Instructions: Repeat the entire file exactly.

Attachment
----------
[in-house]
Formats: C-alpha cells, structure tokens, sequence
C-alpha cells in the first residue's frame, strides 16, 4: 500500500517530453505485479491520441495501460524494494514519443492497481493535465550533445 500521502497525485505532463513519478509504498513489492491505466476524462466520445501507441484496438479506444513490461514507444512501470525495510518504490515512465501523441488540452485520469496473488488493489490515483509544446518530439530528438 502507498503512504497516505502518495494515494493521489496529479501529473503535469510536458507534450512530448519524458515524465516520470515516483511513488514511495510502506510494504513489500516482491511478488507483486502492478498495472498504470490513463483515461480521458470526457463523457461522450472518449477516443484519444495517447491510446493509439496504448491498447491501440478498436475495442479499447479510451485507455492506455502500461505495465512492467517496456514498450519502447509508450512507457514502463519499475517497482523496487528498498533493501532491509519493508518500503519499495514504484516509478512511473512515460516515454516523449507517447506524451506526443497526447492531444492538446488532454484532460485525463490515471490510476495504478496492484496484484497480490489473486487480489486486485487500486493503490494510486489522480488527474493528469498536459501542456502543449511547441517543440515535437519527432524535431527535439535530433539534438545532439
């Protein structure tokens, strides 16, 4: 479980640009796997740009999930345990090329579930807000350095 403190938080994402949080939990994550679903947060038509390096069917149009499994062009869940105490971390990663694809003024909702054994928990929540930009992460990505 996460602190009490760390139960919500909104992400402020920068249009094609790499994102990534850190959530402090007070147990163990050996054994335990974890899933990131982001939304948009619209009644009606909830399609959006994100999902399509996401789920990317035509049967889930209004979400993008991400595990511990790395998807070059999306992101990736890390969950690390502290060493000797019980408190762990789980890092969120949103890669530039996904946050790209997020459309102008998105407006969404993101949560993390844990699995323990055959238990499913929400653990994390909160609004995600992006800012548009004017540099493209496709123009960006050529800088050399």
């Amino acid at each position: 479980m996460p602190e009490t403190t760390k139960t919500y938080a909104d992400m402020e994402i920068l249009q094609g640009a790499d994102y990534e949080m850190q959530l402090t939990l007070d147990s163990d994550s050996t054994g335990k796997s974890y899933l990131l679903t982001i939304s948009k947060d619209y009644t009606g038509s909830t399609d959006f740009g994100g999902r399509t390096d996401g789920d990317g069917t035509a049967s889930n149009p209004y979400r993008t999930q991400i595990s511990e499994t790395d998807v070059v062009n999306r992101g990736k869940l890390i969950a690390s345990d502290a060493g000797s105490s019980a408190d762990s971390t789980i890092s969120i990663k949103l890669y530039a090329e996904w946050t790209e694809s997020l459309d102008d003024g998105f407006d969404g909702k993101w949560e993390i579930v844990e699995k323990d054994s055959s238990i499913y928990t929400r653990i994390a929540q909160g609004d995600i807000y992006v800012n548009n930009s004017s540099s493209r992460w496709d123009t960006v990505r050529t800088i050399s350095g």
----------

[in-house]
Formats: C-alpha cells, structure tokens, sequence
C-alpha cells in the first residue's frame, strides 16, 4: 500500500517530453505485479491520441495501460524494494514519443492497481493535465550533445 500521502497525485505532463513519478509504498513489492491505466476524462466520445501507441484496438479506444513490461514507444512501470525495510518504490515512465501523441488540452485520469496473488488493489490515483509544446518530439530528438 502507498503512504497516505502518495494515494493521489496529479501529473503535469510536458507534450512530448519524458515524465516520470515516483511513488514511495510502506510494504513489500516482491511478488507483486502492478498495472498504470490513463483515461480521458470526457463523457461522450472518449477516443484519444495517447491510446493509439496504448491498447491501440478498436475495442479499447479510451485507455492506455502500461505495465512492467517496456514498450519502447509508450512507457514502463519499475517497482523496487528498498533493501532491509519493508518500503519499495514504484516509478512511473512515460516515454516523449507517447506524451506526443497526447492531444492538446488532454484532460485525463490515471490510476495504478496492484496484484497480490489473486487480489486486485487500486493503490494510486489522480488527474493528469498536459501542456502543449511547441517543440515535437519527432524535431527535439535530433539534438545532439
């Protein structure tokens, strides 16, 4: 479980640009796997740009999930345990090329579930807000350095 403190938080994402949080939990994550679903947060038509390096069917149009499994062009869940105490971390990663694809003024909702054994928990929540930009992460990505 996460602190009490760390139960919500909104992400402020920068249009094609790499994102990534850190959530402090007070147990163990050996054994335990974890899933990131982001939304948009619209009644009606909830399609959006994100999902399509996401789920990317035509049967889930209004979400993008991400595990511990790395998807070059999306992101990736890390969950690390502290060493000797019980408190762990789980890092969120949103890669530039996904946050790209997020459309102008998105407006969404993101949560993390844990699995323990055959238990499913929400653990994390909160609004995600992006800012548009004017540099493209496709123009960006050529800088050399």
């Amino acid at each position: 479980m996460p602190e009490t403190t760390k139960t919500y938080a909104d992400m402020e994402i920068l249009q094609g640009a790499d994102y990534e949080m850190q959530l402090t939990l007070d147990s163990d994550s050996t054994g335990k796997s974890y899933l990131l679903t982001i939304s948009k947060d619209y009644t009606g038509s909830t399609d959006f740009g994100g999902r399509t390096d996401g789920d990317g069917t035509a049967s889930n149009p209004y979400r993008t999930q991400i595990s511990e499994t790395d998807v070059v062009n999306r992101g990736k869940l890390i969950a690390s345990d502290a060493g000797s105490s019980a408190d762990s971390t789980i890092s969120i990663k949103l890669y530039a090329e996904w946050t790209e694809s997020l459309d102008d003024g998105f407006d969404g909702k993101w949560e993390i579930v844990e699995k323990d054994s055959s238990i499913y928990t929400r653990i994390a929540q909160g609004d995600i807000y992006v800012n548009n930009s004017s540099s493209r992460w496709d123009t960006v990505r050529t800088i050399s350095g």